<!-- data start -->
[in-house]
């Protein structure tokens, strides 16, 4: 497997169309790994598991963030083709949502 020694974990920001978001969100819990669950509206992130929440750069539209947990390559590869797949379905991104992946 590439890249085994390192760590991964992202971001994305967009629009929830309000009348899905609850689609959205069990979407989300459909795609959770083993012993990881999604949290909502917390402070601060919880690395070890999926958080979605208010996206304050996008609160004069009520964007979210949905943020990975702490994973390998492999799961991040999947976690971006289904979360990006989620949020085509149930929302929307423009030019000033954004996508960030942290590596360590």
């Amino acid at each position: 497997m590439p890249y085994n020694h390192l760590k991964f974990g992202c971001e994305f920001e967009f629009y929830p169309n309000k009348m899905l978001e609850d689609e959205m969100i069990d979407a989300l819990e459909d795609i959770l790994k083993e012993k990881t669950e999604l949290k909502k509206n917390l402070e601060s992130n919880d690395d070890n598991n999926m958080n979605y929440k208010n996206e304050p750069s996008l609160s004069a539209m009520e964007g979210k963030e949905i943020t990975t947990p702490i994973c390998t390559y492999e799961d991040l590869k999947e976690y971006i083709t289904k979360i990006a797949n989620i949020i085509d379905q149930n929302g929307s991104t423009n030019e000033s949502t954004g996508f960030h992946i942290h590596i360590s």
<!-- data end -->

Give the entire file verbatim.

[in-house]
């Protein structure tokens, strides 16, 4: 497997169309790994598991963030083709949502 020694974990920001978001969100819990669950509206992130929440750069539209947990390559590869797949379905991104992946 590439890249085994390192760590991964992202971001994305967009629009929830309000009348899905609850689609959205069990979407989300459909795609959770083993012993990881999604949290909502917390402070601060919880690395070890999926958080979605208010996206304050996008609160004069009520964007979210949905943020990975702490994973390998492999799961991040999947976690971006289904979360990006989620949020085509149930929302929307423009030019000033954004996508960030942290590596360590």
């Amino acid at each position: 497997m590439p890249y085994n020694h390192l760590k991964f974990g992202c971001e994305f920001e967009f629009y929830p169309n309000k009348m899905l978001e609850d689609e959205m969100i069990d979407a989300l819990e459909d795609i959770l790994k083993e012993k990881t669950e999604l949290k909502k509206n917390l402070e601060s992130n919880d690395d070890n598991n999926m958080n979605y929440k208010n996206e304050p750069s996008l609160s004069a539209m009520e964007g979210k963030e949905i943020t990975t947990p702490i994973c390998t390559y492999e799961d991040l590869k999947e976690y971006i083709t289904k979360i990006a797949n989620i949020i085509d379905q149930n929302g929307s991104t423009n030019e000033s949502t954004g996508f960030h992946i942290h590596i360590s």